Cramling, M. Muzychuk, Pogonina Reach Semi-Finals In Sochi

Cramling, M. Muzychuk, Pogonina Reach Semi-Finals In Sochi

| 29 | Chess Event Coverage

Top seed GM Humpy Koneru was eliminated by IM Mariya Muzychuk in today's playoff at the Women's World Championship in Sochi, Russia.

WGM Natalija Pogonina and GM Pia Cramling also went through; they knocked out GM Zhao Xue and GM Anna Muzychuk respectively.

Photo Vladimir Barsky.

While GM Harika Dronavalli was enjoying a well deserved rest day and IM Meri Arabidze started making plans to go home (with $12,000 in the pocket), six players had to play a playoff today.

GM Zhao Xue, WGM Natalija Pogonina, Pia Cramling, Humpy Koneru and the Muzychuk sisters, Anna and Mariya entered the battlefied on what became a very tense day of chess.

As a reminder: a playoff starts with two rapid games (25 minutes + 10 seconds per move), if necessary two more games (10 minutes + 10 seconds per move), if necessary two blitz games (5 minutes + 3 seconds per move) and if necessary one Armageddon game.

The first round of play immediately saw two decisive games. “Never change a winning opening,” was perhaps what WGM Natalija Pogonina was thinking when she played another Volga/Benko Gambit against GM Zhao Xue

And it worked. The rest of the game had a similar scenario as yesterday: lots of maneuvering, at some point Black crashed through on the queenside and a tactic on the white king decided everything:

Two wins for Pogonina in the Volga/Gambit! | Photo Eteri Kublashvili.

GM Anna Muzychuk gained a strong initiative against GM Pia Cramling, who was barely hanging on. The ending was about equal but practically more pleasant for Black with such an active king. Right there Muzychuk made a losing move that seemed oh so logical.

A first win for Cramling thanks to an active king and a good tactical eye. | Photo Eteri Kublashvili.

GM Mariya Muzychuk drew her white game against GM Humpy Koneru and in the next she eliminated the top seed! Nerves got the better of Humpy, who was doing well, won an exchange but then blundered.

Top seed Humpy Koneru doesn't survive the quarter-finals... | Photo Eteri Kublashvili.
...but a very happy Mariya Muzychuk does! | Photo Vladimir Barsky.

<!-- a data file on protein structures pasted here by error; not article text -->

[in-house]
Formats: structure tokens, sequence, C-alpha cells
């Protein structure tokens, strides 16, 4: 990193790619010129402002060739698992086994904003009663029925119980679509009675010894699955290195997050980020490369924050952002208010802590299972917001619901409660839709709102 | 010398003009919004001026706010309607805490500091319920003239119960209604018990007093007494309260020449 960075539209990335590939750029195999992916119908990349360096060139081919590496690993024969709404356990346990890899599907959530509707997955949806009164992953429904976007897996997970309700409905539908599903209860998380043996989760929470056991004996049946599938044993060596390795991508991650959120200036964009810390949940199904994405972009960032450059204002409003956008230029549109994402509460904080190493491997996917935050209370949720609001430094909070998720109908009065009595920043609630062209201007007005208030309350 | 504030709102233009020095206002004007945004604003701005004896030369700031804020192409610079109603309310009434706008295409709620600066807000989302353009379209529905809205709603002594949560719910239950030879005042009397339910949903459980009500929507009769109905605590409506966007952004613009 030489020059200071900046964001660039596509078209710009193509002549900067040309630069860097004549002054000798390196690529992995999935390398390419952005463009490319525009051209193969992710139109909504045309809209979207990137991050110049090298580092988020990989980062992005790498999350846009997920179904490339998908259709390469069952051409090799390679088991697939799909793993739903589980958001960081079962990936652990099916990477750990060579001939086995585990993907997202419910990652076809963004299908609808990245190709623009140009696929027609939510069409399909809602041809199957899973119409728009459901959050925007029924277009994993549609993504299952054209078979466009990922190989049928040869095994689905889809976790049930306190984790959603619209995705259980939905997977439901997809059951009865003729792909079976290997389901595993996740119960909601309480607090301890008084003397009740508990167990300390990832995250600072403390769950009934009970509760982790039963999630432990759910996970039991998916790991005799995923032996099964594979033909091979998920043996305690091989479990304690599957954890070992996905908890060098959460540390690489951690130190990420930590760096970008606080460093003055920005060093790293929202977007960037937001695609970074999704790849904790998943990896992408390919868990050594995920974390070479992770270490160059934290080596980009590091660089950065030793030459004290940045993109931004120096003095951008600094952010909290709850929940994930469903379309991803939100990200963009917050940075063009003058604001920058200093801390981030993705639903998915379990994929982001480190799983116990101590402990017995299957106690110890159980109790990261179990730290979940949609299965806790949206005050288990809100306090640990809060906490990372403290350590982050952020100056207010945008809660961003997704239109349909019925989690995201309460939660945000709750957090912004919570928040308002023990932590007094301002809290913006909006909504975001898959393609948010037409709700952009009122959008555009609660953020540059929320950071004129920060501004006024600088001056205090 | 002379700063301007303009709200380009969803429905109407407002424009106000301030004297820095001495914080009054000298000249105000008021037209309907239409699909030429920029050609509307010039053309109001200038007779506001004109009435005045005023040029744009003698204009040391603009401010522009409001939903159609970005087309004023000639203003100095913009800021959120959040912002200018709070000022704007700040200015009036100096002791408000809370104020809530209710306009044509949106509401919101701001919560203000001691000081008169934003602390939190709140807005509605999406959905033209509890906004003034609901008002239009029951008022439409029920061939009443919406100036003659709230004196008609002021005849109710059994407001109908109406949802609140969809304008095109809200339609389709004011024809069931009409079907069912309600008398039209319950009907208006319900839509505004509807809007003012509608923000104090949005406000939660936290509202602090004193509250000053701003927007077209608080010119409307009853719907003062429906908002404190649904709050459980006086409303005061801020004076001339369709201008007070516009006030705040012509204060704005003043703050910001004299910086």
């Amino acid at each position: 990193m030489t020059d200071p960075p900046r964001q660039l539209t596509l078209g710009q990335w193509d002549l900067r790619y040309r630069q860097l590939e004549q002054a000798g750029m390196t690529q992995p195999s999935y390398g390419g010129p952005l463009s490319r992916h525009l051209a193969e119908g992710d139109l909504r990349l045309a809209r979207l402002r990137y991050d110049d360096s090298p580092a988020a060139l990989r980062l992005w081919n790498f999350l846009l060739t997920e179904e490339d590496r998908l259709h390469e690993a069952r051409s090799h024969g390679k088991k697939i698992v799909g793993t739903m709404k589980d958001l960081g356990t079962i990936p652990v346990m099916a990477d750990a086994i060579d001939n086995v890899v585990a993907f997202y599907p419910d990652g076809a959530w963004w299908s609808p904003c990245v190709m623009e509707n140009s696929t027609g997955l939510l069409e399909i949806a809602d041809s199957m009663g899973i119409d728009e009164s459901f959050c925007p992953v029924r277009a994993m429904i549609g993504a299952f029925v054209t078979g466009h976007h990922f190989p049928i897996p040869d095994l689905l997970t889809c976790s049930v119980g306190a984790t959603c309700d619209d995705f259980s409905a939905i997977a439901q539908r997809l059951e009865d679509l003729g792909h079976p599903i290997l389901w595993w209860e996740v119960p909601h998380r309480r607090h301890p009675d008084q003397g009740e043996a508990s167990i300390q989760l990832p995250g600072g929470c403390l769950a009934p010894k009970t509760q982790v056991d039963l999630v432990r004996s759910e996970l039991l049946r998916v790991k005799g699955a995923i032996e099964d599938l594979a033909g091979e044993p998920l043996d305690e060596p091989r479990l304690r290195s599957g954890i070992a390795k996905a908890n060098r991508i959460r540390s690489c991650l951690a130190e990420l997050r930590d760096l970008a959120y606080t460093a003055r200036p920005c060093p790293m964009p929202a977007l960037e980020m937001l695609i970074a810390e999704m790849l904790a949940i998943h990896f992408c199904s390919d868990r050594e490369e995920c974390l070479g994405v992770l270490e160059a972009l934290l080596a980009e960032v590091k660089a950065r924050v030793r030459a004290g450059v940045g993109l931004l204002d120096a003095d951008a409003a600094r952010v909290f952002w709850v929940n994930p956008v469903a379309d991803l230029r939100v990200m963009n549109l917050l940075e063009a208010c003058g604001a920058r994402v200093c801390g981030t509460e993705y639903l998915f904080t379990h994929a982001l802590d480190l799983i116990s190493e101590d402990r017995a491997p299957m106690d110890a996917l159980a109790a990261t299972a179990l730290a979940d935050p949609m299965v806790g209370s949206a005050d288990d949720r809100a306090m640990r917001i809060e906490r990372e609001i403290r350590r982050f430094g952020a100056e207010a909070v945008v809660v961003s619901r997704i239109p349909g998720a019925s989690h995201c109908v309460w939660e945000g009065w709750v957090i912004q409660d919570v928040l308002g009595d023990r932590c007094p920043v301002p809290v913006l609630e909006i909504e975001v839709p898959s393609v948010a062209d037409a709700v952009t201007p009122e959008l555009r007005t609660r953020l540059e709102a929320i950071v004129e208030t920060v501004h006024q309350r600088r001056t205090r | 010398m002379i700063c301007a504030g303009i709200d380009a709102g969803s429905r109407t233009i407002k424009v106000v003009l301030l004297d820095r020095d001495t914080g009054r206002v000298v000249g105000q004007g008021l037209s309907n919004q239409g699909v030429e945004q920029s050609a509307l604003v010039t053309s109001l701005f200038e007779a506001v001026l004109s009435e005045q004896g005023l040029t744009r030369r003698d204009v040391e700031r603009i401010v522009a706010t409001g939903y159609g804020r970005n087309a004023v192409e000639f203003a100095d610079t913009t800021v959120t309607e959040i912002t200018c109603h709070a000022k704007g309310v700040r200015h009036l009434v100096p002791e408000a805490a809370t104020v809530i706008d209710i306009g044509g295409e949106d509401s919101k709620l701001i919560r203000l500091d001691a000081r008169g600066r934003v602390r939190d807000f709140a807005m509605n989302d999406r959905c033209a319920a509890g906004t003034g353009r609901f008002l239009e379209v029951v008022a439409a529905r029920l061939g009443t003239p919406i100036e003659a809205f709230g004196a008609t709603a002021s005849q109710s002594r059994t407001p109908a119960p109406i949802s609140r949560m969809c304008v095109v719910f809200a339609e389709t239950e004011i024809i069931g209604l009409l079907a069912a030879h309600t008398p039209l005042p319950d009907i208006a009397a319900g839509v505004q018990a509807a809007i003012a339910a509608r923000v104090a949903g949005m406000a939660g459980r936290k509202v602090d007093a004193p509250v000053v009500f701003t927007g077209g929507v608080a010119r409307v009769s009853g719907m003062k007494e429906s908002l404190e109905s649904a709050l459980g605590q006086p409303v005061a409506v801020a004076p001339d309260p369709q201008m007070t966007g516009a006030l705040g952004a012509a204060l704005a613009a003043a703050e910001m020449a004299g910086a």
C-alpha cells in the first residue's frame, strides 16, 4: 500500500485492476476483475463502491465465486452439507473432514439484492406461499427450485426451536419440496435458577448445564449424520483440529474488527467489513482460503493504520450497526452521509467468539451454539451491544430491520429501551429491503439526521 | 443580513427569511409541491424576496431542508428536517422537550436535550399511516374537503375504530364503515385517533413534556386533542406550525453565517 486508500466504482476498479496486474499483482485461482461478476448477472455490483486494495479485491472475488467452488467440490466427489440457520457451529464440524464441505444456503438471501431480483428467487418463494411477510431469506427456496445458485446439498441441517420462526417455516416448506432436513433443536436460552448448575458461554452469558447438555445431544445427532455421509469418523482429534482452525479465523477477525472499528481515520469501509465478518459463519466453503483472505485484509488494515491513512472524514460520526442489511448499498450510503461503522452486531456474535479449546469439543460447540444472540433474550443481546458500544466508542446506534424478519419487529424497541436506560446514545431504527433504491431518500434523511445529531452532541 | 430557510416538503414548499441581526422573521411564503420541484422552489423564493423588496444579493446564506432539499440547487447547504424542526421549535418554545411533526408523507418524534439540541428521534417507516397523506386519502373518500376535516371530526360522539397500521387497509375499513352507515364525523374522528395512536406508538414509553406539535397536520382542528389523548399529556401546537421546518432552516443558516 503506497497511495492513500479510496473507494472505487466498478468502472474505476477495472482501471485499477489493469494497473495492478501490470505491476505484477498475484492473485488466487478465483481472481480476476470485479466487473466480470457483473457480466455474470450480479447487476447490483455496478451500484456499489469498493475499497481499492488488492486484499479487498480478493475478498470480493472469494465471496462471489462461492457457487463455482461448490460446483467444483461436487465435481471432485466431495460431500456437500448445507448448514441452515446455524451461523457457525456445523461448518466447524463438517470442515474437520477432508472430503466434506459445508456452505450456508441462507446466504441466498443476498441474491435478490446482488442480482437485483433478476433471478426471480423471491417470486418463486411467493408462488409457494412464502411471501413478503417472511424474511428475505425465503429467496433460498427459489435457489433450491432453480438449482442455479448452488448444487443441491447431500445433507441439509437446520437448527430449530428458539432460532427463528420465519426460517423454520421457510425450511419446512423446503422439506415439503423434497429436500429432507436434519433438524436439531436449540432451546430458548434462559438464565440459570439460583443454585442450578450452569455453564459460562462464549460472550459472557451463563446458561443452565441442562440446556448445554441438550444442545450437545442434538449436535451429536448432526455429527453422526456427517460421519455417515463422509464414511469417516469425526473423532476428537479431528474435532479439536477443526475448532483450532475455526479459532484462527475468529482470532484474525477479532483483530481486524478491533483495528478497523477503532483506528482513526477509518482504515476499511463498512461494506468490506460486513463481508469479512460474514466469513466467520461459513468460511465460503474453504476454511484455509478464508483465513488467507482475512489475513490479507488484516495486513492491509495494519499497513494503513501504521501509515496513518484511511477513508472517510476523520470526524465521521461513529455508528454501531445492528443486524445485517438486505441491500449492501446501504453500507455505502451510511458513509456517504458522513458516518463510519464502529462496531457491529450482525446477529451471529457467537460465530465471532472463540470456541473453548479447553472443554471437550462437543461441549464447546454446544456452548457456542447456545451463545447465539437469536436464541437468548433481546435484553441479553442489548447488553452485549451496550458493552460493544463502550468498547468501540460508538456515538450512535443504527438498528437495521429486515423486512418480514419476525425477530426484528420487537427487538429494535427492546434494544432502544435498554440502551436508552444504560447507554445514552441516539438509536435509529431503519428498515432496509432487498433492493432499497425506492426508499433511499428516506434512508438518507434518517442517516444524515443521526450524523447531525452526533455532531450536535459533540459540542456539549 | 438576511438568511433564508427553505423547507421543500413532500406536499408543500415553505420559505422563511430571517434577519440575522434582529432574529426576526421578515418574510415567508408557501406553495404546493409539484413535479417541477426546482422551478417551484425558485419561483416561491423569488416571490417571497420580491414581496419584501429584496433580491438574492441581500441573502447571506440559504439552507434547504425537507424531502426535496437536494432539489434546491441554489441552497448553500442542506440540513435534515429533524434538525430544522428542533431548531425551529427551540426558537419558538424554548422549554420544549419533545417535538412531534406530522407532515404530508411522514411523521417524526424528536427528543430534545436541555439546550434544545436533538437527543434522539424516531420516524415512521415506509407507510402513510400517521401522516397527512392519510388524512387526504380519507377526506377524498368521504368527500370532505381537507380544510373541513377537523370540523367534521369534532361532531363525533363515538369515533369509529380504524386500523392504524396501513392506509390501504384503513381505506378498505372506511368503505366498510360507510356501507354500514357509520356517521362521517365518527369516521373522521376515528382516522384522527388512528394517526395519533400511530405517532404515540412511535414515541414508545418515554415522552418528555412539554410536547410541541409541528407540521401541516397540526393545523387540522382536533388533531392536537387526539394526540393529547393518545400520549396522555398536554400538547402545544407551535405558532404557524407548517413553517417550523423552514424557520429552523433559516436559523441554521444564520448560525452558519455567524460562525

WGM Natalija Pogonina reached the semis in the most comfortable way: in a winning position she could take a perpetual. GM Zhao Xue needed to take risks, but went too far with her actions on the kingside. Exit the last participant from China.

Pogonina also in the semis, despite a loss in the first classical game!Photo Vladimir Barsky.

One match went to the next phase as GM Anna Muzychuk managed to level the score in the second game. With a sideline she successfully tempted GM Pia Cramling into over-aggressive play and then counterered nicely.

Muzychuk counters in game 2. | Photo Vladimir Barsky.

This match was decided in the 10 + 10 games. In the first, a Benoni, Cramling won a queen for rook and knight. That “middlegame” was rather unclear, but it was the Swedish grandmaster who had the strongest nerves, and played the strongest moves.

Well, those nerves did play a role in the second game! Right after the opening Muzychuk blundered and Cramling was completely winning, but she failed to decide the game several times.

Just when Muzychuk seemed to get some chances with lots of passed pawns on the queenside, a deeper look into the position revealed that Black was still winning.

As an act of courtesy Cramling then went straight for a draw in a winning rook ending. 

Cramling still going strong at 51. | Photo Nastja Karlovich.


2015 Women's World Championship | Results Quarter-Finals

Name vs Name Score Playoff
Muzychuk,M (UKR, 2526) - Koneru,H (IND, 2581) 1-1 1½-½
Pogonina,N (RUS, 2456) - Zhao,X (CHN, 2527) 1-1 1½-½
Cramling,P (SWE, 2495) - Muzychuk,A (UKR, 2552) 1-1 2½1½
Arabidze,M (GEO, 2374) - Harika,D (IND, 2492) ½-1½


2015 Women's World Championship | Pairings Semi-Finals

Name vs Name Score Playoff
Muzychuk,M (UKR, 2526) - Harika,D (IND, 2492)
Pogonina,N (RUS, 2456) - Cramling,P (SWE, 2495)


The Women's World Championship takes place March 17-April 7 in Sochi, Russia. World Champion GM Hou Yifan is not defending her title; she took part in the Hawaii Chess Festival instead.

The total prize fund of the championship is U.S. $450,000. Every player gets $3,750, those who make it to round two get $5,500, for round three it is $8,000, round four $12,000, round five (semifinals) $20,000, the silver medalist $30,000, and the winner $60,000.

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